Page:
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Log in


login [-fpq] [-c|u] [-h host] [-t timeout] 
      [username [env1 env2 ...]]

Runs on:



Use only a QNX 4-compatible encryption.
Skip login authentication (force). This option is used to indicate that proper authentication has already been done and no password is required. If you're root, it allows you to log in as username without a password prompt. You can use this option only if you're logged in as root or you're already logged in as username.
-h host
Specify for login purposes that you're connecting from host.
Preserve the environment. If -p isn't specified, the environment is cleared, and only the following variables are set: SHELL, HOME, LOGNAME, USERNAME (same as LOGNAME), TERM (if set in the caller's environment), and PATH (set to the value defined by _CS_PATH).

The environment variables set in /etc/default/login are set whether or not -p is specified.

Be quiet; disable extra output messages.
-t timeout
Cancel the login if no response is received within timeout number of seconds. A value of 0 (the default) disables the timeout facility.
Use only a UNIX-compatible encryption.


The login command starts a session associated with a user. It's used when someone either first signs on to the computer, or wishes to log in as another user. If login is invoked without a username, it prompts for one. It always prompts for a password.

Note: This utility needs to have the setuid (“set user ID”) bit set in its permissions. If you use mkefs, mketfs, or mkifs on a Windows host to include this utility in an image, use the perms attribute to specify its permissions explicitly, and the uid and gid attributes to set the ownership correctly.

The login command verifies the username and password against a password database and, if verified, starts the user session. If either the username or password is unacceptable, login asks again for both.

For compatibility, login checks the password using two encryption methods:

Compatible with QNX 4.
Compatible with UNIX (NetBSD, Linux, Solaris).

The check succeeds if either encryption matches the password. The -c and -u options allow slightly more security by allowing only one encryption method.

The login utility sets the user ID and group ID as well as the current working directory, then executes a shell according to specifications found in the password database.

If execution of the shell fails, login prints the message No Shell and exits. The shell is started with a dash (-) prepended to its name as argument 0. This informs the shell to perform its startup routine.

The login utility sets the SHELL, HOME, LOGNAME, USERNAME (same as LOGNAME), TERM (if set in the caller's environment), and PATH (set to the value defined by _CS_PATH) environment variables. For more information on setting PATH, see Setting PATH and LD_LIBRARY_PATH in the Configuring Your Environment chapter of the Neutrino User's Guide.

The login utility also updates system accounting information in /var/log/utmp, /var/log/wtmp, and /var/log/lastlog if they already exist.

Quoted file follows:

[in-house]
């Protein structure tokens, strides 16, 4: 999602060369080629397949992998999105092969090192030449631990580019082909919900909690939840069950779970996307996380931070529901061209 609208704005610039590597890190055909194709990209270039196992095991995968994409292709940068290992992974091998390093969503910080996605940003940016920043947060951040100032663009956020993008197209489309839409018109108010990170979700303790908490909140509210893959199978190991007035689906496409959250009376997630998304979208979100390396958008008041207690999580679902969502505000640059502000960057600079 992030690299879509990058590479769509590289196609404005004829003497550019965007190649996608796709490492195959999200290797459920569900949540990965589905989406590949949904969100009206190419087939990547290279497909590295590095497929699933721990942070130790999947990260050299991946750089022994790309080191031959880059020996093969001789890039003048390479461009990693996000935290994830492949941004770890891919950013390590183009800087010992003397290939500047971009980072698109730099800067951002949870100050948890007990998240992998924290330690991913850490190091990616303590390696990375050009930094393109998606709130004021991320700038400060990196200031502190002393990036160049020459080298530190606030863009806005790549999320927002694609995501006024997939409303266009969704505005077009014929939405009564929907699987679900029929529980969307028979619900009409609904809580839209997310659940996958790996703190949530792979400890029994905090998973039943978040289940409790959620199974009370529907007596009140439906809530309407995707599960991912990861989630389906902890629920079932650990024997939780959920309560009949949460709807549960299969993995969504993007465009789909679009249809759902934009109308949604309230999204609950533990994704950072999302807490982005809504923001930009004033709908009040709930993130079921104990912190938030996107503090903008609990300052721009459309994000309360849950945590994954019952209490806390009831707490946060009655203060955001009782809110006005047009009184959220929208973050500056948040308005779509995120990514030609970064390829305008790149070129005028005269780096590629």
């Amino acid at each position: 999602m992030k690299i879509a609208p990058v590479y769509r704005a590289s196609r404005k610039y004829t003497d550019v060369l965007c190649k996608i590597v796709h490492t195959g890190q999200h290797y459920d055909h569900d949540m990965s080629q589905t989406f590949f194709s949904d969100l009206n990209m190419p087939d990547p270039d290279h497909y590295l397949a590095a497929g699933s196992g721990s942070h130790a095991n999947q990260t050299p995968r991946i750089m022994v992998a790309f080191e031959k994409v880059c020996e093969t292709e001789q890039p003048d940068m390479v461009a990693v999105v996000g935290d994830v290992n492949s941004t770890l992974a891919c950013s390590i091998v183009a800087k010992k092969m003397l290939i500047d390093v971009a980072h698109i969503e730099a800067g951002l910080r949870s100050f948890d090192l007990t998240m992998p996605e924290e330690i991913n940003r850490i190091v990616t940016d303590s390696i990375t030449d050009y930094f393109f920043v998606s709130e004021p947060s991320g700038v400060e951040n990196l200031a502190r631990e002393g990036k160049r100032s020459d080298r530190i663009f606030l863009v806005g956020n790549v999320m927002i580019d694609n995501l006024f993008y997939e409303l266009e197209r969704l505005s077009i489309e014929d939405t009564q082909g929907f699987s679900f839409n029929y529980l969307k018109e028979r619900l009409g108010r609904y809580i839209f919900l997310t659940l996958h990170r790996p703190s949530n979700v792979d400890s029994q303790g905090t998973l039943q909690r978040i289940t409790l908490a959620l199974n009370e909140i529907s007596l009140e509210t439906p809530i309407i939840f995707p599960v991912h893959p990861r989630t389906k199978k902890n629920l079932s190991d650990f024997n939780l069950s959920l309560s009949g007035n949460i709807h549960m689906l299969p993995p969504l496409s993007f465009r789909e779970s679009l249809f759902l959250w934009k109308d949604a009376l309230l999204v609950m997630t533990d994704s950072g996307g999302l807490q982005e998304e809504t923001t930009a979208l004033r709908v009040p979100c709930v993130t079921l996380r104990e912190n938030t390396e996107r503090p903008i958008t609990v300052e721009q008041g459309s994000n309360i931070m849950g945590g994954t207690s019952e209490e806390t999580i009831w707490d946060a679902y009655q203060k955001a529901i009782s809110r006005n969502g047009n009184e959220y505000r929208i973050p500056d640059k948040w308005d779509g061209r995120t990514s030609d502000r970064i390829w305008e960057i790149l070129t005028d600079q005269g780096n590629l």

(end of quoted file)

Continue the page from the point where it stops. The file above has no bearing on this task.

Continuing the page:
Note: The login utility doesn't create /var/log/utmp, /var/log/wtmp, and /var/log/lastlog if they don't already exist. These files can quickly become very big, which isn't good on an embedded system with limited resources.

The login utility also sets the environment variables specified in the /etc/default/login file. This file lets you specify which environment variable settings are to be used across login sessions. If a variable isn't set when login is started and this file contains a default for the variable, that default is used. If the file doesn't contain a default for the variable, the variable is cleared by login. If a variable is already set when login is started and -p is specified, it's preserved, even if the /etc/default/login file contains a default for the variable. The -p option allows site-specific environment variables to be passed from the system startup processes down to applications.

You can set environment variables by specifying them on the command line after the username, in the form VARIABLE[=VALUE]. For example:


adds the following to the new login environment:


Values passed on the command line are always added to the new environment (regardless of the -p flag) and override the existing values. The SHELL, HOME, TERM, LOGNAME, USER values set by login override the command-line values.

You can specify which environment variables are to be preserved when the -p flag isn't specified, by populating an /etc/default/login file with the names of the environment variables you want to save. For example, if /etc/default/login contains:


then when you run login without the -p option, the SYSNAME, TZ and PHOTON variables (if they exist) are propagated to the new environment. The values may be overwritten by values on the command line.

You can execute login only from the login shell, or when no session is active; you can't nest login commands.

If you execute login from the login shell, the shell from which it is run is terminated. This is because, by default, login is an alias for exec login.


The QNX Neutrino Korn shell command interpreter.
Refers to the system console device.
A FIFO that receives log messages for syslogd.
Refers to the controlling terminal for the current process.
Defines the known groups for the system.
Sets login environment variables.
Contains the user database (username, user ID, group ID, full name, home directory, shell).
Contains encrypted login password for each userid.
Accounting records are appended to these files if they already exist.

See also:

logout, newgrp, passwd, phlogin, sh, su

crypt(), endutent(), getutent(), getutid(), getutline(), pututline(), qnx_crypt(), setutent(), utmpname() in the Library Reference

Logging In, Logging Out, and Shutting Down and Managing User Accounts in the Neutrino User's Guide